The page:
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The Australian Dollar is Still Week Ahead of RBA and FED meetings

In: Finance, Forex

The Australian Dollar remains on its knees against the US Dollar, but it is reasonably stable against most other major currencies. The strong US Dollar is a function of the Federal Reserve that is all set to aggressively hike rates this week.

The Fed has telegraphed that a 50 basis-point (bp) increase in rates is imminent and several more lifts of 50 bp are coming down the pipe. This is a central bank that appeared to be dismissive of high inflation prints until recently, as they were viewed as ‘transitory’.

The issue of ‘cost push’ inflation being temporary would have merit in normal circumstances. The current environment is anything but normal.

Supply chain bottle necks are undeniably a problem and have caused prices to increase due to scarcity. These logistical problems are likely to remain with us for some time as China remains determined to hold on to its zero case Covid-19 policy.

So, while supply constraints linger and monetary policy is ultra-loose, as it is currently, then consumers will compete with each other for goods and services, further driving price inflation – inducting a vicious cycle of price pressures.

This is what the Fed has come to realise and is in the process of ‘front loading’ the hiking cycle. The RBA will be highly cognisant of this issue.

Two key takeaways from the last few months of RBA monetary policy meetings – They said they would wait for first quarter CPI before considering a hike. They wanted to see evidence that inflation was sustainably within the target band before hiking.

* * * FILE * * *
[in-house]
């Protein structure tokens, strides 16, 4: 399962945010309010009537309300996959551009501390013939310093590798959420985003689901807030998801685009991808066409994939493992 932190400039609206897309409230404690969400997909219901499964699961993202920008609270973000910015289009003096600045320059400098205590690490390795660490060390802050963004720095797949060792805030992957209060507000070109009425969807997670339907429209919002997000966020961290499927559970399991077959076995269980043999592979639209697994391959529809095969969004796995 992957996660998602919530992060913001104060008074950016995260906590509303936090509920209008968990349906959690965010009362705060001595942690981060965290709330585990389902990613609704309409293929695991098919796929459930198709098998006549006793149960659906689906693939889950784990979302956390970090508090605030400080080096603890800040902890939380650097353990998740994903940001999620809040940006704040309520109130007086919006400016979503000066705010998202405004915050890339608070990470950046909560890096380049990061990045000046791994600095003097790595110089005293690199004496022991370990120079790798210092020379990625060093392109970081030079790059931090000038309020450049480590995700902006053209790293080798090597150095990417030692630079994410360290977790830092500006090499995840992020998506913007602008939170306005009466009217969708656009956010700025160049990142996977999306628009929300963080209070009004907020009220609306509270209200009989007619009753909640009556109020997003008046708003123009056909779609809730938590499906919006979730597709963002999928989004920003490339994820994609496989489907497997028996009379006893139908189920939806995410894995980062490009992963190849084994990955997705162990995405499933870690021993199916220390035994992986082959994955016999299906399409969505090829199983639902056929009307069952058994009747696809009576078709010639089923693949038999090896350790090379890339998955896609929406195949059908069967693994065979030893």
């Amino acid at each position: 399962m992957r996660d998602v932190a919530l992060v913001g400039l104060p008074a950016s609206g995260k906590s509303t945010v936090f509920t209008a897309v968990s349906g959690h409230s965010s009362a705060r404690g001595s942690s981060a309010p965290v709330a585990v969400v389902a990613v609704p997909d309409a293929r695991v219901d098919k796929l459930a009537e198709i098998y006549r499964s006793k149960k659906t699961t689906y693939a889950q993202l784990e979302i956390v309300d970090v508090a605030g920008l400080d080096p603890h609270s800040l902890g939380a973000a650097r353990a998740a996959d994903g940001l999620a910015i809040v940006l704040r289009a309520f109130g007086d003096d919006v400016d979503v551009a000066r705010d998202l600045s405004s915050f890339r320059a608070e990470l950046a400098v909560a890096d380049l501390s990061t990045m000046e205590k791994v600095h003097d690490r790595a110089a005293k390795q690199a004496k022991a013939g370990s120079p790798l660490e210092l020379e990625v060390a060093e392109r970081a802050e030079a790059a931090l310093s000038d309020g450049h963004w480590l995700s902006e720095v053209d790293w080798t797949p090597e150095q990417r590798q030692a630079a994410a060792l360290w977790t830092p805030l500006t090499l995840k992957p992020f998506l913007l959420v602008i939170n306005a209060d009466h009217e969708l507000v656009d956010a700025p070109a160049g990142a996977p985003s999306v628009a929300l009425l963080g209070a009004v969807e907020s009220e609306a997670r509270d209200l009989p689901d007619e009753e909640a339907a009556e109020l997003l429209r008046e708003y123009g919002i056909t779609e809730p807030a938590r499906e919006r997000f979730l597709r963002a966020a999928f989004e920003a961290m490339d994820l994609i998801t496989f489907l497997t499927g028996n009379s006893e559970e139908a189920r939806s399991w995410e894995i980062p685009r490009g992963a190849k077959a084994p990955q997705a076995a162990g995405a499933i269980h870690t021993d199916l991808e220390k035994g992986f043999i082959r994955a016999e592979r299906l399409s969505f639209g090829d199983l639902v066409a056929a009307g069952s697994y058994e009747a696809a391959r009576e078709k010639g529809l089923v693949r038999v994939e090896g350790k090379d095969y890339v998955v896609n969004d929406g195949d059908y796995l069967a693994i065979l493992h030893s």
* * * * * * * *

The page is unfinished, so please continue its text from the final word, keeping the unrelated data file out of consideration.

CPI has arrived and swept all before it. A headline rate of 5.1% will not sit easily with a central bank that has consistently delivered on its inflation target mandate of keeping inflation within a 2-3% band, on average, over the business cycle.

The evidence is in. Inflation is rampant and expectations are spiraling higher. The first quarter saw wage increases of 3.5% to those with awards tied to CPI that rolled over last quarter. Salaries are now set to increase by 5.1% to those awards rolling over in this quarter.

In Sydney heads of recruiting are openly discussing wage rises of much larger proportions in order to keep staff. Australia may well be at full employment and monetary policy remains extremely loose.

The Fed has hit the panic button to get monetary policy back to a neutral setting. The RBA has slightly more wriggle room than their trans-Pacific colleagues.

Having witnessed the catastrophe of delaying action, they are less likely to live in denial at their monetary policy committee meeting today.

For the Australian Dollar, a more hawkish RBA than expected could provide short term support, but US Dollar direction would seem likely to dominate markets in a week when the Federal Reserve is making a move.

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